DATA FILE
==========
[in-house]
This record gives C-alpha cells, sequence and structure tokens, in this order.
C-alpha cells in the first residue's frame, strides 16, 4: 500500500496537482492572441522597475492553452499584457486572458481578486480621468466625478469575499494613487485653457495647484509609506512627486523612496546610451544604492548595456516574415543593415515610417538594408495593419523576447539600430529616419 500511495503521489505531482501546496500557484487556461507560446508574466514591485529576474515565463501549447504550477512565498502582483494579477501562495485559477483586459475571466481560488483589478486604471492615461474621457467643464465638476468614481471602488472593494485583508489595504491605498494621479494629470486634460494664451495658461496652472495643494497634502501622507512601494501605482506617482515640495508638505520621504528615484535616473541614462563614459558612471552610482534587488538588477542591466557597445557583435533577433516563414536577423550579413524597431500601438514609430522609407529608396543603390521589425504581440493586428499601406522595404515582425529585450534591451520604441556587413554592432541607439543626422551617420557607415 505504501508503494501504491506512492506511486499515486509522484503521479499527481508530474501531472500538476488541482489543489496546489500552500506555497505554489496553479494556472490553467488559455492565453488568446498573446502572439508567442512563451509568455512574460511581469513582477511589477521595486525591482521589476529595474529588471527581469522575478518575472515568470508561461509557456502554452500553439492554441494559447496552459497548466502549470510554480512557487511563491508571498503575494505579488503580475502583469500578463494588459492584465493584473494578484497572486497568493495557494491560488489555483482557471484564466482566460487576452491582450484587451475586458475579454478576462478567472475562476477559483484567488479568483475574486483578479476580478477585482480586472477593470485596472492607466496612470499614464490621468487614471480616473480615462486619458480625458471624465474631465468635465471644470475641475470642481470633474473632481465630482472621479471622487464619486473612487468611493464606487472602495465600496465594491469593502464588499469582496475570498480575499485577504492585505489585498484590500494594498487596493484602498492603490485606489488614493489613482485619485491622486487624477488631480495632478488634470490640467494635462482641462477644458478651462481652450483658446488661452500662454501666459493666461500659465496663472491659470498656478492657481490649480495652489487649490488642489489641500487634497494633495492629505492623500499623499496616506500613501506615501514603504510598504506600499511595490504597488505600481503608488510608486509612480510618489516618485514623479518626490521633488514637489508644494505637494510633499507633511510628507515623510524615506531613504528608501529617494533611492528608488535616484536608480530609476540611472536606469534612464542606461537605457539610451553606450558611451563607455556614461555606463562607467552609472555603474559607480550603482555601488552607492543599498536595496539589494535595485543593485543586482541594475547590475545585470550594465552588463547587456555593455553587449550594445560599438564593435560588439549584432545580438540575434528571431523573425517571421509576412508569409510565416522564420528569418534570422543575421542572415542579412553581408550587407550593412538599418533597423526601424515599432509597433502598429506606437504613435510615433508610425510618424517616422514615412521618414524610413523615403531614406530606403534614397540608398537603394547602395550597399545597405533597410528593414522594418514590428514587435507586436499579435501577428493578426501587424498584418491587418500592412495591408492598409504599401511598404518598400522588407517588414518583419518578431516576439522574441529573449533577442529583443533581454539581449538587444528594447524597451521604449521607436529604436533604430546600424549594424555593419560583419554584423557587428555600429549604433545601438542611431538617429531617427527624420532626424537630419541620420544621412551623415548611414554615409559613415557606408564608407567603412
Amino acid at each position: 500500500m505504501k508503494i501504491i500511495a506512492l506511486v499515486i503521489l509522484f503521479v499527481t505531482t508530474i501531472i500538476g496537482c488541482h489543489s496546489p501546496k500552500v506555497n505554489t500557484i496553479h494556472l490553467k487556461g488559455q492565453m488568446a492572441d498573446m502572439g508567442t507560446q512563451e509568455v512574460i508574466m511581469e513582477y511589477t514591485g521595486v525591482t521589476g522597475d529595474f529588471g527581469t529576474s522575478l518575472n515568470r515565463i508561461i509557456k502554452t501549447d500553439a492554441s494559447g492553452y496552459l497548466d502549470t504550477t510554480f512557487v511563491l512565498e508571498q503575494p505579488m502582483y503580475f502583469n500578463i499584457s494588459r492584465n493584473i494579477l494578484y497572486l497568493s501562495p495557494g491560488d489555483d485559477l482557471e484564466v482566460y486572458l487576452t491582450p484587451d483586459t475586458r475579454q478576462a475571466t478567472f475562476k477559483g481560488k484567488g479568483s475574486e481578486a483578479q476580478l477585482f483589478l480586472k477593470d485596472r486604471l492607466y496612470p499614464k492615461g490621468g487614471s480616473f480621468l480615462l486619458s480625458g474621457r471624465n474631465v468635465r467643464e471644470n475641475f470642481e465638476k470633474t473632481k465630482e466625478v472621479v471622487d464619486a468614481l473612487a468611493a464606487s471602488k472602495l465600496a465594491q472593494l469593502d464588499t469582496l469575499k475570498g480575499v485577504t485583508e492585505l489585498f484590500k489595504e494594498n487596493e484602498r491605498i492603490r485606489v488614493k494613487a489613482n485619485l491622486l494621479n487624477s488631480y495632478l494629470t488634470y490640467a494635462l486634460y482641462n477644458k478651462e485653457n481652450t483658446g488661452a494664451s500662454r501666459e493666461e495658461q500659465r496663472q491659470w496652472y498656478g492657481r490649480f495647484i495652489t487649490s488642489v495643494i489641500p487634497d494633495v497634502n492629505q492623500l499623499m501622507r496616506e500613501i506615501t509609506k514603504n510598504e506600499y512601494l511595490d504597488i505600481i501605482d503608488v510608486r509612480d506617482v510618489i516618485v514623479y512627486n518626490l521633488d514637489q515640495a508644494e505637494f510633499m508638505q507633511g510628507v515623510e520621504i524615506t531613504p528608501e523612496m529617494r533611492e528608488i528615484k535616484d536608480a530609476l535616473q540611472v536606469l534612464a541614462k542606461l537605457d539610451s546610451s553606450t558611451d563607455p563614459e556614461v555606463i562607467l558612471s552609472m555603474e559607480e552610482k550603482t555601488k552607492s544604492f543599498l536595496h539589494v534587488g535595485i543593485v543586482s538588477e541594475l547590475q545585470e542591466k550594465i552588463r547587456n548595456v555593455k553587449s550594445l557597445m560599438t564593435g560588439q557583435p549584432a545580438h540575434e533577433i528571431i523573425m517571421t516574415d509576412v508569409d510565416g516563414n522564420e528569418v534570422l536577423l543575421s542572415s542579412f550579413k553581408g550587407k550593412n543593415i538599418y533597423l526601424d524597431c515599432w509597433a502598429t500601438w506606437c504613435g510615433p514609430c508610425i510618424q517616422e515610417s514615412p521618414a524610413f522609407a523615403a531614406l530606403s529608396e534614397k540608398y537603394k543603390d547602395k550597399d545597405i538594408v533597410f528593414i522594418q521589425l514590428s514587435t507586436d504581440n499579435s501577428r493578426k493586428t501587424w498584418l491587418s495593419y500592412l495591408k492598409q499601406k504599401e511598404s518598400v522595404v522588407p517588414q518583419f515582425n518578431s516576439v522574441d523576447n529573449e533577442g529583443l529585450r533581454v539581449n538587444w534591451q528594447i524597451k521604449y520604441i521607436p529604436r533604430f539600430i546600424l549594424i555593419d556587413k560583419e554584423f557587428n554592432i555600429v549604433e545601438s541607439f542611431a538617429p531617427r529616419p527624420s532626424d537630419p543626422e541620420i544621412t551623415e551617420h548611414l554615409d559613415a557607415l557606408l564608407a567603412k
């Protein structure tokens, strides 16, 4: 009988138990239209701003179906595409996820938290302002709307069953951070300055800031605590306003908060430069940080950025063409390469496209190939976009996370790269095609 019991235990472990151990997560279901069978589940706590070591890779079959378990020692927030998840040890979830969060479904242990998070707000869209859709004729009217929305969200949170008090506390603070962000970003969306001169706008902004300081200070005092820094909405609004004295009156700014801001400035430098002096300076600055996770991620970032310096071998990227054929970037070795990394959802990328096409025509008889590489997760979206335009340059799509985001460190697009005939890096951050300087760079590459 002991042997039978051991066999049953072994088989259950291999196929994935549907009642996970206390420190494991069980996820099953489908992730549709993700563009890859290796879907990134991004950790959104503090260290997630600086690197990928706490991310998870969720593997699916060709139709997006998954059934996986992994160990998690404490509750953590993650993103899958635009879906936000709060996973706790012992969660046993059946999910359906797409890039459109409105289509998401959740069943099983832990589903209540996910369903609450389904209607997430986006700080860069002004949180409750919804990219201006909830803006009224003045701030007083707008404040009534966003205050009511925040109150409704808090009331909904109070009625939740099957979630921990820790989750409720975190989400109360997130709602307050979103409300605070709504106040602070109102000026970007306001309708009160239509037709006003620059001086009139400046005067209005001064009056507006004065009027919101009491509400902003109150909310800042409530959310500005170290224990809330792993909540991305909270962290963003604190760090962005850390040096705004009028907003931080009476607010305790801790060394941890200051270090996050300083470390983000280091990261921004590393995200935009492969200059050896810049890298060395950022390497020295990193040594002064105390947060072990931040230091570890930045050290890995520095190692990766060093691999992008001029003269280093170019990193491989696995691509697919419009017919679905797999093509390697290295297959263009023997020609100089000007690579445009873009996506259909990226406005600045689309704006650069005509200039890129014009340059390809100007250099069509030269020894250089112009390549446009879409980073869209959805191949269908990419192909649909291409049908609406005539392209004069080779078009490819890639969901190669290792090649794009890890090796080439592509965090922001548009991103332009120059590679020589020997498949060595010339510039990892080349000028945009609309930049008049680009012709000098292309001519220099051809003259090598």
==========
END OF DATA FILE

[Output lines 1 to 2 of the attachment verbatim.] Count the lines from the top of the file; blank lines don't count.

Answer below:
[in-house]
This record gives C-alpha cells, sequence and structure tokens, in this order.